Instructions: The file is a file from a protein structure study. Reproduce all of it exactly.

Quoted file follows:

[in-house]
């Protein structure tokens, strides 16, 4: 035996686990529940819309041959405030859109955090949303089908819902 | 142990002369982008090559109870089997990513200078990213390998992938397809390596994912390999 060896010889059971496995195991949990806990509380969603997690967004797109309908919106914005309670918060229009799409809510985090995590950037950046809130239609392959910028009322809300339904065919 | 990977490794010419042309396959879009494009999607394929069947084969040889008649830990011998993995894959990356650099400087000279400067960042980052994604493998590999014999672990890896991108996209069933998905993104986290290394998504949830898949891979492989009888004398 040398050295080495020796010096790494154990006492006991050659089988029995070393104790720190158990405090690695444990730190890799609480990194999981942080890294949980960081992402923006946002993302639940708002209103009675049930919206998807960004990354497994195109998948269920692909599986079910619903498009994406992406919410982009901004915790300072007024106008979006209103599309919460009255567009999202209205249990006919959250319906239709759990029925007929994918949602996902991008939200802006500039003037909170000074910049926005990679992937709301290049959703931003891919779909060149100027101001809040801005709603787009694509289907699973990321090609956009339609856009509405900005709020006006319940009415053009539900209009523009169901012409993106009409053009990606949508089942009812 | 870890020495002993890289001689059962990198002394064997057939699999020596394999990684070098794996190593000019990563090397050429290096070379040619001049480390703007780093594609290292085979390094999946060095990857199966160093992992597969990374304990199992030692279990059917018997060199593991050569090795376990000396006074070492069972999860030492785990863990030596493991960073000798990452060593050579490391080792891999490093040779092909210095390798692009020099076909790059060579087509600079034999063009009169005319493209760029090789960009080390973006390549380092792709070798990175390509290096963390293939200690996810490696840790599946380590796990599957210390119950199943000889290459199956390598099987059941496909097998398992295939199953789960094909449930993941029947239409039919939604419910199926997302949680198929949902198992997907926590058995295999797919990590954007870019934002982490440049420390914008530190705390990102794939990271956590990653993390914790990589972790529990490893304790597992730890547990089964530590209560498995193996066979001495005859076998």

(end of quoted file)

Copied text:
[in-house]
């Protein structure tokens, strides 16, 4: 035996686990529940819309041959405030859109955090949303089908819902 | 142990002369982008090559109870089997990513200078990213390998992938397809390596994912390999 060896010889059971496995195991949990806990509380969603997690967004797109309908919106914005309670918060229009799409809510985090995590950037950046809130239609392959910028009322809300339904065919 | 990977490794010419042309396959879009494009999607394929069947084969040889008649830990011998993995894959990356650099400087000279400067960042980052994604493998590999014999672990890896991108996209069933998905993104986290290394998504949830898949891979492989009888004398 040398050295080495020796010096790494154990006492006991050659089988029995070393104790720190158990405090690695444990730190890799609480990194999981942080890294949980960081992402923006946002993302639940708002209103009675049930919206998807960004990354497994195109998948269920692909599986079910619903498009994406992406919410982009901004915790300072007024106008979006209103599309919460009255567009999202209205249990006919959250319906239709759990029925007929994918949602996902991008939200802006500039003037909170000074910049926005990679992937709301290049959703931003891919779909060149100027101001809040801005709603787009694509289907699973990321090609956009339609856009509405900005709020006006319940009415053009539900209009523009169901012409993106009409053009990606949508089942009812 | 870890020495002993890289001689059962990198002394064997057939699999020596394999990684070098794996190593000019990563090397050429290096070379040619001049480390703007780093594609290292085979390094999946060095990857199966160093992992597969990374304990199992030692279990059917018997060199593991050569090795376990000396006074070492069972999860030492785990863990030596493991960073000798990452060593050579490391080792891999490093040779092909210095390798692009020099076909790059060579087509600079034999063009009169005319493209760029090789960009080390973006390549380092792709070798990175390509290096963390293939200690996810490696840790599946380590796990599957210390119950199943000889290459199956390598099987059941496909097998398992295939199953789960094909449930993941029947239409039919939604419910199926997302949680198929949902198992997907926590058995295999797919990590954007870019934002982490440049420390914008530190705390990102794939990271956590990653993390914790990589972790529990490893304790597992730890547990089964530590209560498995193996066979001495005859076998």